Hey, you might be wondering, if we don’t have the right enzymes to break down fructans, does that mean that wheat is not a proper human food? Not at all. It just means that wheat is one of many foods that contain fiber. Part of the very definition of dietary fiber is that it’s not digestible (by humans, anyway). Fiber in food is usually a good thing! But too much of this good thing is not helpful for many people with IBS, and recent medical studies back this up. If you’ve tried the high fiber route and found it only makes your symptoms worse, you’re not alone. Maybe it’s time to try limiting foods in your diet that contribute loads of fructans. Because the US diet revolves around wheat, it’s by far the biggest food source of fructans for Americans. If you’ve already reduced your wheat intake, consider other sources: onions, garlic, leeks, green bananas, artichokes, asparagus, pineapple, zucchini, summer squash, chicory root, inulin (a food additive) and FOS (sometimes added to probiotic supplements).

If you find out that you don’t tolerate fructans (and you definitely do NOT have celiac disease), I have some good news for you! Unlike someone with celiac disease who needs a completely gluten-free diet, the fructans-intolerant person can usually manage symptoms by just eating smaller portions of wheat and picking the onions out of your soups and stews. You don’t actually have to be wheat- or fructans-free altogether.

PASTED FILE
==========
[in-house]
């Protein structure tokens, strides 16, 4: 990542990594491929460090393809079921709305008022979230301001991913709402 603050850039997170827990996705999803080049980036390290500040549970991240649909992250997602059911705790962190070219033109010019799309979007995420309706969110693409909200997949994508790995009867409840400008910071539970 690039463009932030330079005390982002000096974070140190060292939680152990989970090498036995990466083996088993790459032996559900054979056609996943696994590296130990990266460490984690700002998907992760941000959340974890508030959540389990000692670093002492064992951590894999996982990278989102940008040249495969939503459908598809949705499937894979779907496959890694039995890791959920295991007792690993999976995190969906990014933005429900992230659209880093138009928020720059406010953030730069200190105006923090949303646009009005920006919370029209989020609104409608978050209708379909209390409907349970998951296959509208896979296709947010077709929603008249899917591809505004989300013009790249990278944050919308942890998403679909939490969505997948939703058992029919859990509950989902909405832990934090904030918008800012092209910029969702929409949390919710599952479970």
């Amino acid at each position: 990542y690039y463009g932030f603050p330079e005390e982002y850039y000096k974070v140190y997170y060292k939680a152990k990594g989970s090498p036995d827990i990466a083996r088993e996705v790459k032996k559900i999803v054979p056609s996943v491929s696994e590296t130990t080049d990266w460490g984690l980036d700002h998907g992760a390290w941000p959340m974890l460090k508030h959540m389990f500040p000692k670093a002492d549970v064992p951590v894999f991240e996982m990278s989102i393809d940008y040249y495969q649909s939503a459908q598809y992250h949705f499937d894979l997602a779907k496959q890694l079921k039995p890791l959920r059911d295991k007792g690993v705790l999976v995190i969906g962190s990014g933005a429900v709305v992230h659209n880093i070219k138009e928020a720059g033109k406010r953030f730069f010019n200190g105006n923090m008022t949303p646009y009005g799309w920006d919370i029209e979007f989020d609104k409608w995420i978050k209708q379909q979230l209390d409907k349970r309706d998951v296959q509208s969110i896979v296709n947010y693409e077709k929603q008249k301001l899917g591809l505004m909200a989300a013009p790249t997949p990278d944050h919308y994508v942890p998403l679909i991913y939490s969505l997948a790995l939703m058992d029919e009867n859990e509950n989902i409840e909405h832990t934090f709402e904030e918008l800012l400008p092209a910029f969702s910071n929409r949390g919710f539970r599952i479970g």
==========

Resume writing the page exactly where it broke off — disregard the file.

In my practice, I’ve found some clients find it hard to believe that even white flour wheat products could be contributing to their IBS symptoms. They’ve been aware they don’t tolerate fruits, vegetables and milk very well, but they seem to get by with a very limited diet of mostly meat and bread or pasta. They often find that by reducing their intake of wheat products, it makes room in their guts for more fruits, vegetables and milk products. They get a much more varied and nutrient-rich diet this way.

Earlier in this article, I mentioned the term FODMAPS. In addition to fructans, the other categories of FODMAPS carbohydrates are lactose (found in milk and milk products), fructose (found in honey, agave nectar, fruits, and high-fructose corn syrup), sugar alcohols (food additives or naturally found in certain fruits) and galactans (found in soy, beans and certain vegetables). All of the FODMAPS carbohydrates can cause GI distress in more or less the same way as fructans.

If you have celiac disease and already eat a wheat- and gluten-free diet, but still suffer from gastrointestinal complaints, what else can you do? Experiment with the FODMAPS idea! It’s a relatively easy, safe and inexpensive way to see if you can feel better by tweaking your diet. Especially early in your diagnosis, before intestinal healing is complete on your gluten-free diet, you may be especially prone to poor absorption of lactose, fructose and sorbitol. Once you have been gluten free for a long time, your ability to tolerate foods containing these carbohydrates may improve a good deal.

Sometimes it’s easier to sort things out with a big-picture look at all the FODMAPS at once, instead of focusing one at a time on just fructans or just lactose. For more information about learning a diet that will help you identify your problem carbohydrates, I invite you to visit my web page, www.ibsfree.net.

Patsy has graciously agreed to answer questions, please post them in the comment section below. And be sure to enter for a chance to win the book, IBS-Free at Last.

Update 2-4-10. From Linda: Thanks to everyone who commented.  I learned from your comments, questions, Patsy’s answers.

And congratulations to the winner of IBS-Free at Last, Renee G. Update 2-10-10. We could not contact Renee G, so have awarded the book to the next random winner, Vicki.